Apple Supplier Grapples with Covid Flare-Up in iPhone City
Foxconn Technology Group is seeing a “small number” of Covid cases at its main campus in China, as the world's biggest maker of iPhones aims to maintain production amid tightening restrictions in one of the country's largest cities.
Foxconn is assisting a ”small number of employees affected by Covid” in its Zhengzhou facility, the Taiwanese company said in a statement. The firm, known also as Hon Hai Precision Industry Co., is providing the workers with necessities and counseling, it added.
Foxconn, which assembles the majority of Apple Inc.'s iPhones from Zhengzhou, had shut cafeterias and imposed other curbs on workers at the facility earlier this month. The company was responding to a virus flareup in the central Chinese city.
Zhengzhou reported 23 new local infections for Tuesday. The capital of Henan province locked down one of its most populated districts, Zhongyuan, from Oct. 16, and the city shut non-essential businesses and schools the next day. Other districts also issued stay-at-home orders, with most of the city in effect locking down in the past week. But officials didn't issue a formal announcement, spurring confusion among residents, according to social media posts.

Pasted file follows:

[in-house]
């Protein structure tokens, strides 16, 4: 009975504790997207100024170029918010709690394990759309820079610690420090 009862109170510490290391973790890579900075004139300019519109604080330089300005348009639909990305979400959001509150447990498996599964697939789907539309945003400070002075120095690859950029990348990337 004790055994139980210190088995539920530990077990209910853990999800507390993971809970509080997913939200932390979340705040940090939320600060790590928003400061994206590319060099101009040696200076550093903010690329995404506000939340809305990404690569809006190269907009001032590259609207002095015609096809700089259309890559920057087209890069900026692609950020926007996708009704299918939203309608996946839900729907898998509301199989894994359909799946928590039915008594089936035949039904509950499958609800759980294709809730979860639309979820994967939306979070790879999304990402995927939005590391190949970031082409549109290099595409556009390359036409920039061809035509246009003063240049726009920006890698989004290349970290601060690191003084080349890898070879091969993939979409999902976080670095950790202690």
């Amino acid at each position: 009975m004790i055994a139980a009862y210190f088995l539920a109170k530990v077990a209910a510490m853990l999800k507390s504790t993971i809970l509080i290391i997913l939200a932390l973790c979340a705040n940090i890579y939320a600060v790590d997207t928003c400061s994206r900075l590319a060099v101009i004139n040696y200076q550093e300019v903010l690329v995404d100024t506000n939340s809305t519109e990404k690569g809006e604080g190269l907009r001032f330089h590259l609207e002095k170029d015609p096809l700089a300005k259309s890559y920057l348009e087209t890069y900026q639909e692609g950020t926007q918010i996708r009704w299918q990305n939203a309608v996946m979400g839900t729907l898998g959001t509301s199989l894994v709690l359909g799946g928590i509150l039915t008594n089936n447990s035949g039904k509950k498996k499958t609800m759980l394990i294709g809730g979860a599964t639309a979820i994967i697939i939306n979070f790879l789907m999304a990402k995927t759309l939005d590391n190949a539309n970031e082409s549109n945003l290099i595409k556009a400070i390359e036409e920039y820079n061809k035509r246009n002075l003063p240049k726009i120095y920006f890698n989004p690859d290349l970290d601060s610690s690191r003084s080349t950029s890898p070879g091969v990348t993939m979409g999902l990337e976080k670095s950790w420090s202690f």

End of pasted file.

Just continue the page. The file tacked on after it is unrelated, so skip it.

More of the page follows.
Neighborhoods that haven't reported cases for the past seven days have been allowed to resume normal life, and Covid curbs will be adjusted on a district by district basis, the Zhengzhou government said in a statement Monday. But many parts of the city remain in lockdown. The Airport Economy Zone, where Foxconn's plant is located, said areas with no Covid cases in the past week can resume normal life, but non-essential business and schools continue to be shut.
Virus restrictions seen in Zhengzhou and other parts of China show no sign of a shift from Covid Zero, something the public and investors had hoped for after the Communist Party congress, where President Xi Jinping secured a third term in power. Xi defended the policy in a speech kicking off the political gathering on Oct. 16, saying it has saved lives, but he avoided acknowledging the social and economic costs.